Block diagram, not to scale, illustrating the possible shelf edge and Welsh Basin slope in the Lentwardine–Lingen area at the beginning of Ludfordian time (after Whitaker, 1994). In the south-west, where the boulder bed is developed as a debris flow downslope from the postulated slide scar, places where Elton beds are not fully stripped off are not necessarily in their correct positions, nor is the Coalbrookdale ‘window’ where Lower Leintwardine erosion has cut right through the Wigmore Rolls Formation into the top of the Coalbrookdale Formation.

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Figure 5.34
The geology of Aymestrey Quarries, Beechenbank Wood, Aymestrey, Herefordshire (after Lawson, 1973b; modified from Siveter et al., 1989).

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Figure 5.35
Comparative vertical sections in the Aymestrey area, to show east–west changes in facies and thickness of the Upper Bringewood Formation (after Lawson 1973b; modified from Siveter et al., 1989).

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Figure 5.36
The Main Quarry at Aymestrey, Herefordshire, exposing limestones of the Upper Bringewood Formation and, near the top of the section, the flaggy calcareous siltstones of the overlying Lower Leintwardine Formation. (Photo: David J. Siveter.)

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Figure 5.37
The geology of the Craven Arms area, Shropshire, showing the location of View Edge (after Siveter et al., 1989).

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Figure 5.38
The quarries at View Edge, near Craven Arms, Shropshire: Upper Bringewood Formation carbonates containing abundant shell lags of the brachiopod Kirkidium knightii. (Photo: David J. Siveter.)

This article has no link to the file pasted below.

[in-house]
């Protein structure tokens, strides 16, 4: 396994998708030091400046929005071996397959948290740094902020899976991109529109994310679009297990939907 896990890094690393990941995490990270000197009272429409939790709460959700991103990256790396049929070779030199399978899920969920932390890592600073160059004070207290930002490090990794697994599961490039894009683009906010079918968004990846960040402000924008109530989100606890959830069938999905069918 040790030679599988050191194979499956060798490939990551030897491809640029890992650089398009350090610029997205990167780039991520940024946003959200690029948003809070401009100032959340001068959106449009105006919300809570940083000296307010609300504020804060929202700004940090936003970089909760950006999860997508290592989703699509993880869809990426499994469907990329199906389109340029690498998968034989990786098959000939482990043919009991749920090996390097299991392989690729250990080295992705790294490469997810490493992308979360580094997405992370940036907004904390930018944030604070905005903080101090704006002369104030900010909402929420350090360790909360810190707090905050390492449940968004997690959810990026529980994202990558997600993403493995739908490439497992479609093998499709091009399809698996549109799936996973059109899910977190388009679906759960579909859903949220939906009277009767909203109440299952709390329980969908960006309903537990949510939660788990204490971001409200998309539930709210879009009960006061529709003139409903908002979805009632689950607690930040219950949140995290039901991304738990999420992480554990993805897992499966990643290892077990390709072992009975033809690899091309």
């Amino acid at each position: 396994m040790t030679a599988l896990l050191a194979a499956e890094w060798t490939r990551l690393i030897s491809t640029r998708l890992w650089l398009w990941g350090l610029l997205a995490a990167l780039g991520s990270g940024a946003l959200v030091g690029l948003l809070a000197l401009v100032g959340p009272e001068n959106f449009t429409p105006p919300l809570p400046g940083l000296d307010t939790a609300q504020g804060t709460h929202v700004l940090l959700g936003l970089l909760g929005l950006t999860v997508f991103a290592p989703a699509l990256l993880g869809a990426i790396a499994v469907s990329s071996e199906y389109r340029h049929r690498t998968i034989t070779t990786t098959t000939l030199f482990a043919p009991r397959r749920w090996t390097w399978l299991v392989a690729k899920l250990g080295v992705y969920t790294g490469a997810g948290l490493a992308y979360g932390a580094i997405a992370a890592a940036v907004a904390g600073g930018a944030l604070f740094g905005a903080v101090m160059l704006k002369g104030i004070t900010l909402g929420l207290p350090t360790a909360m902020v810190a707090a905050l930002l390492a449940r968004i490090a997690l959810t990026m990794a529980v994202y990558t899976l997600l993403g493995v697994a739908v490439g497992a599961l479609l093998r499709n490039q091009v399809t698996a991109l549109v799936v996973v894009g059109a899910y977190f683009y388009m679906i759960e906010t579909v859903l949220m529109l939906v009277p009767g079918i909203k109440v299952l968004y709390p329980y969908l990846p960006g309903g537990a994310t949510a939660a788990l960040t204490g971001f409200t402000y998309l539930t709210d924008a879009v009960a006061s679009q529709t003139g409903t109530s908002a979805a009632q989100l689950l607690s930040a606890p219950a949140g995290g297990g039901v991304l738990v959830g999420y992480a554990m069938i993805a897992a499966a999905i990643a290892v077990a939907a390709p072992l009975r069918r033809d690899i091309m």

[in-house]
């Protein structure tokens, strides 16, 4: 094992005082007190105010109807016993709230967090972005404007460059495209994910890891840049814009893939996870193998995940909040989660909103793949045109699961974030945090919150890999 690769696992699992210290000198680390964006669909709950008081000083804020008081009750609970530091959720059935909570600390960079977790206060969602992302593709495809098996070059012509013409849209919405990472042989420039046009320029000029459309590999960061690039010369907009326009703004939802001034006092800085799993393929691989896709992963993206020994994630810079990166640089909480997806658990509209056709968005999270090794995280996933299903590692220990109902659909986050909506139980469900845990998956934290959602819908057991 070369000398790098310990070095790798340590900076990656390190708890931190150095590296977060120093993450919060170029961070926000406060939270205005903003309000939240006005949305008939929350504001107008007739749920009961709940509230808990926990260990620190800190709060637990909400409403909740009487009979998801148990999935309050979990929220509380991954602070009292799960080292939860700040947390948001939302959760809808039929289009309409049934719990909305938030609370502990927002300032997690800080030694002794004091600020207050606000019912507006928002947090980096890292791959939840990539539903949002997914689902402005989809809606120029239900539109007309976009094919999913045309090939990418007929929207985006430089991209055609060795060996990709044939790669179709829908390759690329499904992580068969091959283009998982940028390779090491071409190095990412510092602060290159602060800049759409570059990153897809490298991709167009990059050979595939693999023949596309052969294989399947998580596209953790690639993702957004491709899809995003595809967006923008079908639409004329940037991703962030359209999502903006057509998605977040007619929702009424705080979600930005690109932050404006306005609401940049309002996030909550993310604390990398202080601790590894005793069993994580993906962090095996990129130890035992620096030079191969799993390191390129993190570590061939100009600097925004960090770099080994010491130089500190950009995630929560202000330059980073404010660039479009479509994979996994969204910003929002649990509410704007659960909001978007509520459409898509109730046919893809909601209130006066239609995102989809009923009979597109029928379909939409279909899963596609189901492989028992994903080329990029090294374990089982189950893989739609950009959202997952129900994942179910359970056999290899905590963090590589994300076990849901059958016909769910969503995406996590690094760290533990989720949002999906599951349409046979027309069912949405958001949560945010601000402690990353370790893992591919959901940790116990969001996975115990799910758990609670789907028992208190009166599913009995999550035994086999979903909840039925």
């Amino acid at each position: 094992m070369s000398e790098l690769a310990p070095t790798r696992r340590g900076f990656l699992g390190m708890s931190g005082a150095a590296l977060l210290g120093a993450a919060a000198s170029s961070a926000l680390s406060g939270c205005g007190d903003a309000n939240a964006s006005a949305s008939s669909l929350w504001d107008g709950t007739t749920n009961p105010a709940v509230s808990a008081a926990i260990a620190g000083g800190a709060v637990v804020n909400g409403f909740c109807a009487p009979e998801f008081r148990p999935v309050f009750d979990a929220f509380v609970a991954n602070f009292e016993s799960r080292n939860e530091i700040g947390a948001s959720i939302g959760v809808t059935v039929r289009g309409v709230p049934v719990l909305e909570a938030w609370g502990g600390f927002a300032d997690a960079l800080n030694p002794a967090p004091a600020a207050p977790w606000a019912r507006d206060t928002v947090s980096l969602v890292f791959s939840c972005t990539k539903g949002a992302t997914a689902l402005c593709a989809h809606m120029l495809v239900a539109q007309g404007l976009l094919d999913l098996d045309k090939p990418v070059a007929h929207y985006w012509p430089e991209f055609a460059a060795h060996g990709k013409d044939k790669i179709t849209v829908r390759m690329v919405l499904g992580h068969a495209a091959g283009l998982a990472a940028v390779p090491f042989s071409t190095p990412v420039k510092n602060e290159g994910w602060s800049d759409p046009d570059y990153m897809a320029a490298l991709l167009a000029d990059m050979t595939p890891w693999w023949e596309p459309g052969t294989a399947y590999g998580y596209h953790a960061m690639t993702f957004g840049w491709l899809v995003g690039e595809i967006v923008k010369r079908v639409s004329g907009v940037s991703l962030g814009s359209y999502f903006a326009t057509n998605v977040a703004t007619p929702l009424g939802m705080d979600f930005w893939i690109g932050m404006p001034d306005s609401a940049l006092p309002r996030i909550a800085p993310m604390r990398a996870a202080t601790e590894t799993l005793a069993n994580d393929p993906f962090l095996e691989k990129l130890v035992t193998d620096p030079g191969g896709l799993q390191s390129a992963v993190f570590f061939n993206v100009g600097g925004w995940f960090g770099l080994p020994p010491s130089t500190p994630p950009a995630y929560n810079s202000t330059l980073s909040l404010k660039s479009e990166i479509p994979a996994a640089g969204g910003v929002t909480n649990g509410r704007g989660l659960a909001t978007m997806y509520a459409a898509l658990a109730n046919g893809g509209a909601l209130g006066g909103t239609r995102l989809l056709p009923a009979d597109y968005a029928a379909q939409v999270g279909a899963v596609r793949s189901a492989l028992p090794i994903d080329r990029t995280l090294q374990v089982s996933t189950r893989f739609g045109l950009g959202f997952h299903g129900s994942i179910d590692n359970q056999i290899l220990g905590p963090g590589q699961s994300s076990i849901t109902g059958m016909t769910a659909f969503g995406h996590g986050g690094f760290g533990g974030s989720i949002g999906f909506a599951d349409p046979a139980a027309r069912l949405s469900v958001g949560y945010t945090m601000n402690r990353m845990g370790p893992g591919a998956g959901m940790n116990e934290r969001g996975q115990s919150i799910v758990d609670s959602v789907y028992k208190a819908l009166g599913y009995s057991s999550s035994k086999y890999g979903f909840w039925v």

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Figure 5.39
Measured section showing lithologies and faunas of the Upper Bringewood Formation at View Edge (after Watkins and Aithie, 1980).

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Figure 5.40
The geology of the Upper Millichope area, Shropshire (modified from Shergold and Shirley, 1968).

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Figure 5.41
Faunal profile of 15.8 m of Middle Elton Formation strata at Upper Millichope, Shropshire (modified from Watkins, 1979): the Glassia obovata Association of Watkins (1979).

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Figure 5.42
The geology in the vicinity of Turner’s Hill, West Midlands (modified from Ball, 1951). Location of roads, buildings and quarries are shown as in 1951.

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Figure 5.43
The Silurian succession at Turner’s Hill, West Midlands (modified from Ball, 1951).

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Figure 5.44
Ludlow Series (Bringewood, Leintwardine and Whitcliffe groups) to basal PÍídolí Series, Woodbury Quarry, Abberley Hills, Worcestershire; the strata young from right to left, are overturned to the east and dip 70°–80°. (Composite photo: David J. Siveter, 1970.)

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Figure 5.45
Gurney’s Quarry, Ledbury, Herefordshire: Much Wenlock Limestone Formation and the calcareous mudstones and siltstones of the overlying Lower Ludlow Formation. (Photo: Derek J. Siveter.)